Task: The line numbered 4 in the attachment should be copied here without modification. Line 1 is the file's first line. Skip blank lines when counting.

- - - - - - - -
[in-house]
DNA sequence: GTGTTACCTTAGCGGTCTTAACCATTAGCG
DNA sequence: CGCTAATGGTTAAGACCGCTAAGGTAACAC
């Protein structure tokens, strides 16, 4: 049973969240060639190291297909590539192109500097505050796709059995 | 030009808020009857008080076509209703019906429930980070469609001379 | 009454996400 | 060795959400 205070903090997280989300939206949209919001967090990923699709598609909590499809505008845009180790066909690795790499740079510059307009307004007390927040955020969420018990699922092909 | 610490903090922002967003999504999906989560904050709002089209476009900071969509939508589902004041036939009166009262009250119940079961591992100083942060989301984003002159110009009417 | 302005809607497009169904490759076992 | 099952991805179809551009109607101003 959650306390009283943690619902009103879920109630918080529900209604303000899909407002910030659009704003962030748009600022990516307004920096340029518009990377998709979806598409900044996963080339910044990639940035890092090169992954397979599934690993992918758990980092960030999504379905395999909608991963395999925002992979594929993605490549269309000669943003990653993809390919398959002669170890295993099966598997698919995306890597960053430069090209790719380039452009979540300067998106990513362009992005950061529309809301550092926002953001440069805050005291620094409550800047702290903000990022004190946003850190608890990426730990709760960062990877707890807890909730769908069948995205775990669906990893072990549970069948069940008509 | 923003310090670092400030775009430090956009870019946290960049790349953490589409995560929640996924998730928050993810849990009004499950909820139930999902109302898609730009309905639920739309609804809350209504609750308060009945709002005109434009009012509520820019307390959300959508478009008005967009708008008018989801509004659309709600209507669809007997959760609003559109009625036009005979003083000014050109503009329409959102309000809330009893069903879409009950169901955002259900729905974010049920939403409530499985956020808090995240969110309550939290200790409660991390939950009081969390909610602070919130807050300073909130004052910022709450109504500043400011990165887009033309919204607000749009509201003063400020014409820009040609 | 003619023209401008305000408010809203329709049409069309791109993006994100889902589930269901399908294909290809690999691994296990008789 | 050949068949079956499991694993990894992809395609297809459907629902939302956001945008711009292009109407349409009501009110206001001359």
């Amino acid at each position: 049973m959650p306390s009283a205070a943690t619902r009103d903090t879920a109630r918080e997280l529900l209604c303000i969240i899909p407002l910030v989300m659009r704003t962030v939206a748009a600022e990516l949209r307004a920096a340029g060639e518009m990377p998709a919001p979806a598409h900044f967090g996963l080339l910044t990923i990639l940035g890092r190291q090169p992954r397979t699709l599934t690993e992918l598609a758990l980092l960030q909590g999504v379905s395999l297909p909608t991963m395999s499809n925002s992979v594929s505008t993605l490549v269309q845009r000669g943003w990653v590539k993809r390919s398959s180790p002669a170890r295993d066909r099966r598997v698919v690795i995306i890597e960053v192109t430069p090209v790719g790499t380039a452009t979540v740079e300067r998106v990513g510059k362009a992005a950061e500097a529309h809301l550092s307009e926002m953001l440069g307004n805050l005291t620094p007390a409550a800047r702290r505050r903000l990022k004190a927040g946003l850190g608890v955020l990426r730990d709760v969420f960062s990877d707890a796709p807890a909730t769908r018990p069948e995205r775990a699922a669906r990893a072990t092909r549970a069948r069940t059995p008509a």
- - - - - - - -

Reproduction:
């Protein structure tokens, strides 16, 4: 049973969240060639190291297909590539192109500097505050796709059995 | 030009808020009857008080076509209703019906429930980070469609001379 | 009454996400 | 060795959400 205070903090997280989300939206949209919001967090990923699709598609909590499809505008845009180790066909690795790499740079510059307009307004007390927040955020969420018990699922092909 | 610490903090922002967003999504999906989560904050709002089209476009900071969509939508589902004041036939009166009262009250119940079961591992100083942060989301984003002159110009009417 | 302005809607497009169904490759076992 | 099952991805179809551009109607101003 959650306390009283943690619902009103879920109630918080529900209604303000899909407002910030659009704003962030748009600022990516307004920096340029518009990377998709979806598409900044996963080339910044990639940035890092090169992954397979599934690993992918758990980092960030999504379905395999909608991963395999925002992979594929993605490549269309000669943003990653993809390919398959002669170890295993099966598997698919995306890597960053430069090209790719380039452009979540300067998106990513362009992005950061529309809301550092926002953001440069805050005291620094409550800047702290903000990022004190946003850190608890990426730990709760960062990877707890807890909730769908069948995205775990669906990893072990549970069948069940008509 | 923003310090670092400030775009430090956009870019946290960049790349953490589409995560929640996924998730928050993810849990009004499950909820139930999902109302898609730009309905639920739309609804809350209504609750308060009945709002005109434009009012509520820019307390959300959508478009008005967009708008008018989801509004659309709600209507669809007997959760609003559109009625036009005979003083000014050109503009329409959102309000809330009893069903879409009950169901955002259900729905974010049920939403409530499985956020808090995240969110309550939290200790409660991390939950009081969390909610602070919130807050300073909130004052910022709450109504500043400011990165887009033309919204607000749009509201003063400020014409820009040609 | 003619023209401008305000408010809203329709049409069309791109993006994100889902589930269901399908294909290809690999691994296990008789 | 050949068949079956499991694993990894992809395609297809459907629902939302956001945008711009292009109407349409009501009110206001001359």